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Post by Annasiel » Thu Oct 18, 2018 4:07 pm

The abomination by the door's reply did little to ease Chava's nerves. It only served the worsen the feeling of wrongness that emanated from him, augmented by the chaotic scramble of tones and pitches in his stitched-together speech. Keeping the thing in her peripheral, Chava shifted where she knelt, moving beside the injured officer across from Lind. She returned Lind's smile somewhat awkwardly.

"Hello, Lind. You are a good person." That felt wrong to say as well. Not a proper comment in the flow of conversation, contributed nothing to the matter at hand. Certainly a kind comment, a... compliment, was the word, but now was not the time for compliments. Now was the time for keeping the wounded man from dying.

The girl busied herself by following Lind's advice, taking one of his arms -- what was left of his arm -- and lifting it up. The gauze was already soaked, but the blood flow seemed slower now, an ooze through the coarse cloth rather than the gushing drip from before.

"He is losing less blood," Chava said, barely any inflection in her voice. She spoke as one might speak about a peculiar rock, perhaps, or an interesting portrait, not as one would about a dying man. "Less blood is a good thing, yes? It is slower. Less gone from his body."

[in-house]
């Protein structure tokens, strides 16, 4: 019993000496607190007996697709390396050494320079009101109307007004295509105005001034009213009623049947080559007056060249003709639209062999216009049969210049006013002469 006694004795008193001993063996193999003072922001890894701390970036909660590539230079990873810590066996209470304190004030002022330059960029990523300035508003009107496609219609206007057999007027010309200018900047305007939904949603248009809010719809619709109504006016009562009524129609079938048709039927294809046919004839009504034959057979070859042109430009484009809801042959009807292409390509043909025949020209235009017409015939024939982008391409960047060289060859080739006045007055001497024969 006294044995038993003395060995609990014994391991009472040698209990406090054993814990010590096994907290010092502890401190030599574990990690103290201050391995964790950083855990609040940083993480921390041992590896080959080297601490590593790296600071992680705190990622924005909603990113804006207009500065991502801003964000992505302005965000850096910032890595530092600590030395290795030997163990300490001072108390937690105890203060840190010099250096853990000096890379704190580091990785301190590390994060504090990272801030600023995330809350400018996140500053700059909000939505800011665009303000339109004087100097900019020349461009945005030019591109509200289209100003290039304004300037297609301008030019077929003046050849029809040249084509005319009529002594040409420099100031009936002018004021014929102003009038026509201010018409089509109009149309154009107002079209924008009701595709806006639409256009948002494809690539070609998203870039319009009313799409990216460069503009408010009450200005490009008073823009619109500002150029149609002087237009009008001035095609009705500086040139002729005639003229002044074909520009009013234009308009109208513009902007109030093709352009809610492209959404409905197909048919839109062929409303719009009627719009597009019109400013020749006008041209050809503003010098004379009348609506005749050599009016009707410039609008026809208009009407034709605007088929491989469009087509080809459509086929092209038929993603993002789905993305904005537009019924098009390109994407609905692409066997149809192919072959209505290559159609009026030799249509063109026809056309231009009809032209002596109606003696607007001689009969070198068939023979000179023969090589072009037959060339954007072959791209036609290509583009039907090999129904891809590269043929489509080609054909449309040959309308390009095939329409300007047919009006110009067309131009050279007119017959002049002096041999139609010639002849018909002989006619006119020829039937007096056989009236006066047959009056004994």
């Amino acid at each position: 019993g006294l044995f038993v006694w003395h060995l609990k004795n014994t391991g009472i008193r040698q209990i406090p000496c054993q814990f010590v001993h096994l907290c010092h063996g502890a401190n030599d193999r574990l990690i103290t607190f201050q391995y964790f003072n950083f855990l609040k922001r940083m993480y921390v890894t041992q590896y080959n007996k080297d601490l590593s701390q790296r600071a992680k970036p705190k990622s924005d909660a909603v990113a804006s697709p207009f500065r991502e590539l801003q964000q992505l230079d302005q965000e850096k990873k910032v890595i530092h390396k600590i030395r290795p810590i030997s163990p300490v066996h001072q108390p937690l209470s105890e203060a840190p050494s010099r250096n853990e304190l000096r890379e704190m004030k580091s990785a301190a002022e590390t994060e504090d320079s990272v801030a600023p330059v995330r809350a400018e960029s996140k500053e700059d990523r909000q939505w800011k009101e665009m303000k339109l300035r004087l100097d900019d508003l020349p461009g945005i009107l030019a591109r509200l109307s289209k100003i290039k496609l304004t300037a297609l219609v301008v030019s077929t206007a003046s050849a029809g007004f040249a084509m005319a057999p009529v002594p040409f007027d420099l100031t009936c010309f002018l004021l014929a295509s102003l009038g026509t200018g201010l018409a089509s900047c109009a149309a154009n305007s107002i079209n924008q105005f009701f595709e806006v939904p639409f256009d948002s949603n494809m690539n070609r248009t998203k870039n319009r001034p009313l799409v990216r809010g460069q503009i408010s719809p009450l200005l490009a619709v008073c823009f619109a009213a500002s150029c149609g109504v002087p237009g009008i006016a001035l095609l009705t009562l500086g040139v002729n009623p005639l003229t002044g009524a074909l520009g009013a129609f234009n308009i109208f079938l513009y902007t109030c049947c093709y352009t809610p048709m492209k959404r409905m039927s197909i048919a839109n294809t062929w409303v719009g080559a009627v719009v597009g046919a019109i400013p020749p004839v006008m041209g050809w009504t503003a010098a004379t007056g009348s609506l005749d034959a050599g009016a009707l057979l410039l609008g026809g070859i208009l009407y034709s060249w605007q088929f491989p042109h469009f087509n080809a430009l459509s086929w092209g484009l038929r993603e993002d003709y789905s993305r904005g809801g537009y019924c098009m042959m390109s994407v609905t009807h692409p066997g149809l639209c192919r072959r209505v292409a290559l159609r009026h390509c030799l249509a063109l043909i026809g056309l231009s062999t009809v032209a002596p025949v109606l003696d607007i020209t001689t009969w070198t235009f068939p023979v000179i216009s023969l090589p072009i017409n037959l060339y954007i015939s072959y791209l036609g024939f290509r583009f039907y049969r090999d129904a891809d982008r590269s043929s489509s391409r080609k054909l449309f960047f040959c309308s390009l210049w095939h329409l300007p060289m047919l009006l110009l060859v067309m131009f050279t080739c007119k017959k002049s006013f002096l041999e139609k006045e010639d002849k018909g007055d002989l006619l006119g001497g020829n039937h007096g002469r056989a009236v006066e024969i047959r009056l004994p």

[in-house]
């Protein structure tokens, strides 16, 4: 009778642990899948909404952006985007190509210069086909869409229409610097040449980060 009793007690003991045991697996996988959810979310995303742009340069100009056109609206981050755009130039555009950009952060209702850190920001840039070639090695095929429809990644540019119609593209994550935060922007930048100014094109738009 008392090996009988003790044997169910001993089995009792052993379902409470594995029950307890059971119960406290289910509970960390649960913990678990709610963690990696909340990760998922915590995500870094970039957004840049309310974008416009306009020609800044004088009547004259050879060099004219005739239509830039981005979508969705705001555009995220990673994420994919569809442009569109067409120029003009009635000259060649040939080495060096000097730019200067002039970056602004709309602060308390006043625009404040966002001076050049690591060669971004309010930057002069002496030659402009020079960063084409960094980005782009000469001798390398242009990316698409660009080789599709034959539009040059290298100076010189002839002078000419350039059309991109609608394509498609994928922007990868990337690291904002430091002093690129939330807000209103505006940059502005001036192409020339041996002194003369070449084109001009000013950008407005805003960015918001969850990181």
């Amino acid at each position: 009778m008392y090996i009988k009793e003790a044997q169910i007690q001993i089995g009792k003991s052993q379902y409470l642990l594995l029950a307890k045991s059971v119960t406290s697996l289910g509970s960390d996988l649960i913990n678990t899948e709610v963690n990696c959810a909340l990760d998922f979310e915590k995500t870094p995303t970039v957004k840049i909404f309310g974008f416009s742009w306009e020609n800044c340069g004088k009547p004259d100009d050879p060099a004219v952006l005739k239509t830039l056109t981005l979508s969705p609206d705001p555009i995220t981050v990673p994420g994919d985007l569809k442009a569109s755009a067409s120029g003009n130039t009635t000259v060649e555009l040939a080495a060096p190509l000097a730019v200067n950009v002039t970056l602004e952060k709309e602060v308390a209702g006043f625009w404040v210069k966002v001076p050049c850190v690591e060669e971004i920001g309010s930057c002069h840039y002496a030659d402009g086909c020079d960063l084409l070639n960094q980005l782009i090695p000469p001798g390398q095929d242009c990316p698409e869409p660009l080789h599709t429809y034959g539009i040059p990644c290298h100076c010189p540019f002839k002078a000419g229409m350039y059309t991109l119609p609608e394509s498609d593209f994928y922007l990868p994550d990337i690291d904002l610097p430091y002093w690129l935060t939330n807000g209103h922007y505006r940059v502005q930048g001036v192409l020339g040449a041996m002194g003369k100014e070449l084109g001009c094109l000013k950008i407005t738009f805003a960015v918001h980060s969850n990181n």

Movement near the door caught her attention, and Chava glanced over, where a thin newcomer with a blanked out visor was entering the station. By their tone, they did not seem outwardly aggressive, but neither did the monster who had entered prior. At present, she trusted no one in this station, except maybe Lind. Lind was the only one she knew the name of that wasn't terrifying.

"You have asked for all names," the girl piped up after the cop in question had finished speaking, "but not everyone has given a name."

She frowned at him.

"You give your name too."
Alone she drifts from ancient mists
Nary a candle, nary a wish
But in the wont of wandering paths
Through wooded knolls, and windworn crags
She seeks a face she thought as friend
But now -- she thinks as judgement's end

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Post by illirica » Sun Oct 21, 2018 1:34 pm

Someone actually answered. The information wasn't precisely useful, as Rian could have surmised everything that the stranger had said just by observation. People often were stupid, though. And they assumed others were stupid. Rian couldn't blame them; usually they were right. The opaque face plate was perfect for hiding Rian's Thank you for the recap of the obvious expression. Helmets were a wonderful invention. Rian's script had locked into the building cameras, but there wasn't all that much to see. It kept watch on the channels anyway, partitioning them off into a mental subroutine in case anything came up.

Rian might have just left it at that and gone exploring (anywhere that wasn't here), but the man's inquiry irked him. Rian glanced over at the addressed party. Selmalite thug. Nice chassis though. Still not the sort of person Rian wanted to be associated with. "We don't know each other," it slipped in an answer to the inquiry, before the Selmalite could do something stupid like pretend they were going to be friends.